As can be seen in Figure 1, both genotypes acquired the aversive Barnes maze task. Significant main effects of day were found for latency to enter (Figure 1A; F(9,126) = 35.2, p < 0.0001), distance traveled (Figure 1B; F(9,126) = 18.7, p < 0.0001), time immobile (Figure 1C; F(9,126) = 3.5, p < 0.001), and running speed (Figure 1D; F(9,126) = 13.4, p < 0.0001). However, performance was enhanced in FAAH (−/−) mice compared to FAAH (+/+) mice, as revealed by a significant genotype by day interaction for latency to enter (F(9,126) = 2.1, p < 0.05). FAAH (−/−) mice entered the hidden goal box significantly more quickly than FAAH (+/+) mice on days 1, 4, 5, and 6 (p < 0.05 for each). Although FAAH (−/−) mice had quicker latencies than FAAH (+/+) mice on day 1, both genotypes had identical latencies to enter the hidden goal box on trial 1 (Figure 1A inset). FAAH (−/−) mice spent significantly less time immobile (F(1,126) = 11.7, p < 0.01) and had significantly faster running speeds (F(1,126) = 9.7, p < 0.01) than FAAH (+/+) mice.

Figure 1
FAAH (−/−) mice show enhanced performance during acquisition of an aversive Barnes maze procedure. (○) represents FAAH (+/+) mice and (•) represents FAAH (−/−) mice. Panel A. FAAH (−/−) mice ...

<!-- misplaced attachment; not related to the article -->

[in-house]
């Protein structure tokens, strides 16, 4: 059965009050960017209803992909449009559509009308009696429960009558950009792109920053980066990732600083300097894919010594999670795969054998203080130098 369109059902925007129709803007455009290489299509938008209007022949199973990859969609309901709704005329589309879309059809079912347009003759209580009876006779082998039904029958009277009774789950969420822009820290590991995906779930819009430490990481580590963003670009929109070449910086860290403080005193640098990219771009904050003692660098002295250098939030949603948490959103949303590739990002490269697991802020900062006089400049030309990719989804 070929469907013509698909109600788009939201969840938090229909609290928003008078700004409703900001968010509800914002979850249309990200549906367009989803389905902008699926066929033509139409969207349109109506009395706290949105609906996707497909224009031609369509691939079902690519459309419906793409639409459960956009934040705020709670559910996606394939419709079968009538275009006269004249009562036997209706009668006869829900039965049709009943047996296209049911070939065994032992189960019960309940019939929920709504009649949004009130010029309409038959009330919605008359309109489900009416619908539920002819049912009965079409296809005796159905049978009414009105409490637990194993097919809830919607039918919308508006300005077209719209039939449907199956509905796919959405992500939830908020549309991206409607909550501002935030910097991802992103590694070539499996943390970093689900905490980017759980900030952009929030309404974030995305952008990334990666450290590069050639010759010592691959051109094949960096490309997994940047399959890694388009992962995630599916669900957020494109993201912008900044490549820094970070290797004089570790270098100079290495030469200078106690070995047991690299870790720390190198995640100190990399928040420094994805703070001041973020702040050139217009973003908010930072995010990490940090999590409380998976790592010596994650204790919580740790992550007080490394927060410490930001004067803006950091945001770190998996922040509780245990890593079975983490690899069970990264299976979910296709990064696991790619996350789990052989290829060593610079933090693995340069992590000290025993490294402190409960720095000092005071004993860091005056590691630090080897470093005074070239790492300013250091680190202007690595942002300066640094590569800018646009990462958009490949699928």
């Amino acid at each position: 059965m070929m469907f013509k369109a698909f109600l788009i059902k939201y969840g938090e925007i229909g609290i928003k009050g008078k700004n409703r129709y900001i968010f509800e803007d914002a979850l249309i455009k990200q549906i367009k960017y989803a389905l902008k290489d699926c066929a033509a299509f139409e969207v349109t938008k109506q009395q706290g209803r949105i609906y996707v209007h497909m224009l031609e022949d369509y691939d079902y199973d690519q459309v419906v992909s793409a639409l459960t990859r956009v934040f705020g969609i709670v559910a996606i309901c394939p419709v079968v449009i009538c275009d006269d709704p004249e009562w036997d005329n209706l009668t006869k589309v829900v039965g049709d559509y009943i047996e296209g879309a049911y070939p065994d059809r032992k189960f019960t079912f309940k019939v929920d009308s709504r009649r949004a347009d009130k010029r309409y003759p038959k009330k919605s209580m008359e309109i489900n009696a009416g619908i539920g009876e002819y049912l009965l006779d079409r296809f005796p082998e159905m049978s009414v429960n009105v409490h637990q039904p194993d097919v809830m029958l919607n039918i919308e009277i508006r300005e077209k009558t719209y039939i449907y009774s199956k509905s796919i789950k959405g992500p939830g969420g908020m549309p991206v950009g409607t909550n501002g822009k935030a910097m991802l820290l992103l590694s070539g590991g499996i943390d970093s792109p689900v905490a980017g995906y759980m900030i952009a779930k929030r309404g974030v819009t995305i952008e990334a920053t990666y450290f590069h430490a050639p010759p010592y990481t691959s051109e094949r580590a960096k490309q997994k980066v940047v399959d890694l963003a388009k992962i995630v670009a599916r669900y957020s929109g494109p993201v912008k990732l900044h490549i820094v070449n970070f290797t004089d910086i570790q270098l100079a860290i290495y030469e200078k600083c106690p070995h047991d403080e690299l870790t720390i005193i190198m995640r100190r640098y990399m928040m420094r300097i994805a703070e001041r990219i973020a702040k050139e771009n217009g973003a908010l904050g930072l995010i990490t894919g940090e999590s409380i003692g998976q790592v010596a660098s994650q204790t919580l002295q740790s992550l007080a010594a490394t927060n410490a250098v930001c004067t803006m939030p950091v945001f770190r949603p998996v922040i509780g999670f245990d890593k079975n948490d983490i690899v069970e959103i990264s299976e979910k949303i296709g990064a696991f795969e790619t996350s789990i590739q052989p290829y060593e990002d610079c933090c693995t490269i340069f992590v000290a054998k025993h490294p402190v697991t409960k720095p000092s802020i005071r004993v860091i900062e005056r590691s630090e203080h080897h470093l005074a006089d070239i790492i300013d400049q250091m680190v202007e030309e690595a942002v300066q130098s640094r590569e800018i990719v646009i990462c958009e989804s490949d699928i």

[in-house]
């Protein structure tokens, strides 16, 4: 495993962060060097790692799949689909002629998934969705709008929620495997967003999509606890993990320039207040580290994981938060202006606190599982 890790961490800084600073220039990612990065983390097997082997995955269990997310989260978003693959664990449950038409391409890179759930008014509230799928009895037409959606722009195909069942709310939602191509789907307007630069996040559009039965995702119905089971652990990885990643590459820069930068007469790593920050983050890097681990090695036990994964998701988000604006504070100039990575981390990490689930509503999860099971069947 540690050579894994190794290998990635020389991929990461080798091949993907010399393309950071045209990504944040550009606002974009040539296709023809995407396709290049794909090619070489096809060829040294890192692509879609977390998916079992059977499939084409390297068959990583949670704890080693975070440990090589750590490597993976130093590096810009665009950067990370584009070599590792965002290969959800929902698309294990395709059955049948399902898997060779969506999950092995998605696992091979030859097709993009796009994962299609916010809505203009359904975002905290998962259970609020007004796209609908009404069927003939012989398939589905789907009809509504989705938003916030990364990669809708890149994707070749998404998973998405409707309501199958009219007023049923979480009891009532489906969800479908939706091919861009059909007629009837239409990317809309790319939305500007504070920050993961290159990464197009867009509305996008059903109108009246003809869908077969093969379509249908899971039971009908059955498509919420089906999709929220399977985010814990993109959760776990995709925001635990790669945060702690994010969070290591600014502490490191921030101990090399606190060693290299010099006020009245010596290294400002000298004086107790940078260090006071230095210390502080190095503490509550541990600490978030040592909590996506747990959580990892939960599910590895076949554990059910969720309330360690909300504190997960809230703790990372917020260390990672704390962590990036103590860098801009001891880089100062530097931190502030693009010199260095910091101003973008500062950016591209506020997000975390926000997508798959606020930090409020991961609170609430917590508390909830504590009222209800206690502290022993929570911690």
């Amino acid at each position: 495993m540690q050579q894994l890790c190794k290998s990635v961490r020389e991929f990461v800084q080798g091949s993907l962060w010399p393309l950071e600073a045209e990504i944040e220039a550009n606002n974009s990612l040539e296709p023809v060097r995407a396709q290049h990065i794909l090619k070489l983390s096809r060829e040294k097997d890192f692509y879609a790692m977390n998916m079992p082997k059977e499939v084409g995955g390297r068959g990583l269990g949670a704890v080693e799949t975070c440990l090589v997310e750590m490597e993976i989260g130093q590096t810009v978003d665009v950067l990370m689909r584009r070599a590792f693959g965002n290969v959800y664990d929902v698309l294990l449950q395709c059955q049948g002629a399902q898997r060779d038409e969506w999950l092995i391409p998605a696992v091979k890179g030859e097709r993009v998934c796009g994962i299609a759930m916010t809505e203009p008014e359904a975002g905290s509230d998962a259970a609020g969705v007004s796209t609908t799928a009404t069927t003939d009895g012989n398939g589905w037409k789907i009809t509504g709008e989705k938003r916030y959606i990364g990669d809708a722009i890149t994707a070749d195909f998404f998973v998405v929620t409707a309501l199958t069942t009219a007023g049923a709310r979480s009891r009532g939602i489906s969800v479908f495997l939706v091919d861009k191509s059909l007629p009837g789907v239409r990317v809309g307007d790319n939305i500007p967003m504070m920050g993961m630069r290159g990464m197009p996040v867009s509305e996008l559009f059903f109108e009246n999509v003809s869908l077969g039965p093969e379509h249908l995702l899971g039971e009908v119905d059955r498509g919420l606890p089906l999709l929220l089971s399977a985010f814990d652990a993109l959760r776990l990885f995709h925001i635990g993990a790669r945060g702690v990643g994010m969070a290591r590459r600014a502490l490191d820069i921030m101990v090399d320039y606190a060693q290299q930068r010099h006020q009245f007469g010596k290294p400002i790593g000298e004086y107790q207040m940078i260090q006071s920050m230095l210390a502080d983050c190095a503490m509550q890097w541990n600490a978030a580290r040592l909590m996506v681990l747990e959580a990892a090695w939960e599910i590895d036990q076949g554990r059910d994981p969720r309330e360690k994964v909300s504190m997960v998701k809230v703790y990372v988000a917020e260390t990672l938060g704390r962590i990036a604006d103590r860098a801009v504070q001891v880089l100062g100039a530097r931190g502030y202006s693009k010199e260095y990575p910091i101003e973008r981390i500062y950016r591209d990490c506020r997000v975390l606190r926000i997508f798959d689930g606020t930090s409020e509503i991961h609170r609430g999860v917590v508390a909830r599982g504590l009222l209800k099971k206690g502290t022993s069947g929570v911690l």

FAAH (−/−) and (+/+) mice displayed nearly identical performance during acquisition in the appetitive Barnes maze task. Significant effects of day were found for latency to enter (Figure 2A; F(9,162) = 41.3, p < 0.0001), distance traveled (Figure 2B; F(9,162) = 17.9, p < 0.0001), time immobile (Figure 2C; F(9,162) = 12.5, p < 0.0001), and running speed (Figure 2D; F(9,162) = 10.4, p < 0.0001). In contrast to the aversive paradigm, genotype differences were not found for latency to enter in the appetitive paradigm (p = 0.15). Also, no genotype differences were not found for distance traveled (p = 0.40) or running speed (p = 0.70), though FAAH (+/+) mice spent less time immobile than FAAH (−/−) mice (F(1,162) = 7.6, p < 0.05).

Figure 2
FAAH (−/−) and (+/+) mice show equivalent performance during acquisition in an appetitive Barnes maze task. (○) represents FAAH (+/+) mice and (•) represents FAAH (−/−) mice. Panel A. No genotype effects ...